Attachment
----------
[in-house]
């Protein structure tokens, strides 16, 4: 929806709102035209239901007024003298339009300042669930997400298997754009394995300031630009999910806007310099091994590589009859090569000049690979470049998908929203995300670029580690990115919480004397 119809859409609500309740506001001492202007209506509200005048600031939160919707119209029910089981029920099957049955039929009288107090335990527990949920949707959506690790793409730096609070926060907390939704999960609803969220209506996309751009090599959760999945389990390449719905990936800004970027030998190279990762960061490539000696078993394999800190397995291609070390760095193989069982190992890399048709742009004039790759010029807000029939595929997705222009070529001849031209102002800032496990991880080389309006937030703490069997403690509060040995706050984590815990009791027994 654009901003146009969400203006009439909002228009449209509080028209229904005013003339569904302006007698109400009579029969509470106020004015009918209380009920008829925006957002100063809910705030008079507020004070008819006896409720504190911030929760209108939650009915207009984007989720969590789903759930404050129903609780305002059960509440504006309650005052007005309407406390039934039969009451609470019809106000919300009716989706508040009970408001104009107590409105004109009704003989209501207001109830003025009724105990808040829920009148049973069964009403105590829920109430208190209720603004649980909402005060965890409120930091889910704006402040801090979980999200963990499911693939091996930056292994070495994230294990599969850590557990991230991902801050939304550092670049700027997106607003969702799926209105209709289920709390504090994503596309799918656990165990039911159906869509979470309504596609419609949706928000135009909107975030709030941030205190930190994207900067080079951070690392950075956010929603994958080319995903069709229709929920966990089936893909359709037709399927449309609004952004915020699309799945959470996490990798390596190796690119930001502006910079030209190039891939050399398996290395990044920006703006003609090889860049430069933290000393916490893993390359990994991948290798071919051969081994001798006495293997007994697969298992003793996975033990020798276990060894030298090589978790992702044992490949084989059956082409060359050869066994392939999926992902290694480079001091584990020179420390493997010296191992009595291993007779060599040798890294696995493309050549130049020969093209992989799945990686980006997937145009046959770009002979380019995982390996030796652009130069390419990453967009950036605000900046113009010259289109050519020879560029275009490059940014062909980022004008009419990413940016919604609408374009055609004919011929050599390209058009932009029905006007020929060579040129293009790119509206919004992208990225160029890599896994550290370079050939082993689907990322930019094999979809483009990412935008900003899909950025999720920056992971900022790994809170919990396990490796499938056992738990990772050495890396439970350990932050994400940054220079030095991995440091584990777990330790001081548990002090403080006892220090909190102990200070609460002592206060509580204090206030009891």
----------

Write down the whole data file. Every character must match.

[in-house]
């Protein structure tokens, strides 16, 4: 929806709102035209239901007024003298339009300042669930997400298997754009394995300031630009999910806007310099091994590589009859090569000049690979470049998908929203995300670029580690990115919480004397 119809859409609500309740506001001492202007209506509200005048600031939160919707119209029910089981029920099957049955039929009288107090335990527990949920949707959506690790793409730096609070926060907390939704999960609803969220209506996309751009090599959760999945389990390449719905990936800004970027030998190279990762960061490539000696078993394999800190397995291609070390760095193989069982190992890399048709742009004039790759010029807000029939595929997705222009070529001849031209102002800032496990991880080389309006937030703490069997403690509060040995706050984590815990009791027994 654009901003146009969400203006009439909002228009449209509080028209229904005013003339569904302006007698109400009579029969509470106020004015009918209380009920008829925006957002100063809910705030008079507020004070008819006896409720504190911030929760209108939650009915207009984007989720969590789903759930404050129903609780305002059960509440504006309650005052007005309407406390039934039969009451609470019809106000919300009716989706508040009970408001104009107590409105004109009704003989209501207001109830003025009724105990808040829920009148049973069964009403105590829920109430208190209720603004649980909402005060965890409120930091889910704006402040801090979980999200963990499911693939091996930056292994070495994230294990599969850590557990991230991902801050939304550092670049700027997106607003969702799926209105209709289920709390504090994503596309799918656990165990039911159906869509979470309504596609419609949706928000135009909107975030709030941030205190930190994207900067080079951070690392950075956010929603994958080319995903069709229709929920966990089936893909359709037709399927449309609004952004915020699309799945959470996490990798390596190796690119930001502006910079030209190039891939050399398996290395990044920006703006003609090889860049430069933290000393916490893993390359990994991948290798071919051969081994001798006495293997007994697969298992003793996975033990020798276990060894030298090589978790992702044992490949084989059956082409060359050869066994392939999926992902290694480079001091584990020179420390493997010296191992009595291993007779060599040798890294696995493309050549130049020969093209992989799945990686980006997937145009046959770009002979380019995982390996030796652009130069390419990453967009950036605000900046113009010259289109050519020879560029275009490059940014062909980022004008009419990413940016919604609408374009055609004919011929050599390209058009932009029905006007020929060579040129293009790119509206919004992208990225160029890599896994550290370079050939082993689907990322930019094999979809483009990412935008900003899909950025999720920056992971900022790994809170919990396990490796499938056992738990990772050495890396439970350990932050994400940054220079030095991995440091584990777990330790001081548990002090403080006892220090909190102990200070609460002592206060509580204090206030009891």